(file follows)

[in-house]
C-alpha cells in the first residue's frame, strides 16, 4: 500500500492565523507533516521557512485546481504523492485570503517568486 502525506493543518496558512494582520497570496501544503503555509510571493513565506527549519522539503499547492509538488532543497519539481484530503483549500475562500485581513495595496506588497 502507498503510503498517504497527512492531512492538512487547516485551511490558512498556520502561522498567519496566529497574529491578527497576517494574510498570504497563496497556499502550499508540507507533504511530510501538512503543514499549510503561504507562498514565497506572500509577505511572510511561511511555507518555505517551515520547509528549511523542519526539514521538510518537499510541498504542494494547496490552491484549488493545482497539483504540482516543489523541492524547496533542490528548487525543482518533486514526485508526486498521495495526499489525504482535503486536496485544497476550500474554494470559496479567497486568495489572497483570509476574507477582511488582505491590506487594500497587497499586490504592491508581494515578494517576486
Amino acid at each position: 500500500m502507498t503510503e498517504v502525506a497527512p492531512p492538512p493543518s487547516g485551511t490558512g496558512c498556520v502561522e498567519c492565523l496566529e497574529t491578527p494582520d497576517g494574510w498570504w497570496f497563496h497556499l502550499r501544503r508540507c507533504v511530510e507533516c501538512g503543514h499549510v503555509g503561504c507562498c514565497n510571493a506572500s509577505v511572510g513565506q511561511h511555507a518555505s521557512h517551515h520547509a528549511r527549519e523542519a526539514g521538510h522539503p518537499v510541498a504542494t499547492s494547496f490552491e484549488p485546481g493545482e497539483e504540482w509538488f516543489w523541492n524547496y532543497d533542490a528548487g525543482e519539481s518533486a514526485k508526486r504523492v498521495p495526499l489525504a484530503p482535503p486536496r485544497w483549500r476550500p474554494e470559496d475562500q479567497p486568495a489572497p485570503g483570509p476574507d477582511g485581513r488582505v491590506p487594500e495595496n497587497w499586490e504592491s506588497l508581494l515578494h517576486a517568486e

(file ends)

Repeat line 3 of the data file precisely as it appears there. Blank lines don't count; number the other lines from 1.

Amino acid at each position: 500500500m502507498t503510503e498517504v502525506a497527512p492531512p492538512p493543518s487547516g485551511t490558512g496558512c498556520v502561522e498567519c492565523l496566529e497574529t491578527p494582520d497576517g494574510w498570504w497570496f497563496h497556499l502550499r501544503r508540507c507533504v511530510e507533516c501538512g503543514h499549510v503555509g503561504c507562498c514565497n510571493a506572500s509577505v511572510g513565506q511561511h511555507a518555505s521557512h517551515h520547509a528549511r527549519e523542519a526539514g521538510h522539503p518537499v510541498a504542494t499547492s494547496f490552491e484549488p485546481g493545482e497539483e504540482w509538488f516543489w523541492n524547496y532543497d533542490a528548487g525543482e519539481s518533486a514526485k508526486r504523492v498521495p495526499l489525504a484530503p482535503p486536496r485544497w483549500r476550500p474554494e470559496d475562500q479567497p486568495a489572497p485570503g483570509p476574507d477582511g485581513r488582505v491590506p487594500e495595496n497587497w499586490e504592491s506588497l508581494l515578494h517576486a517568486e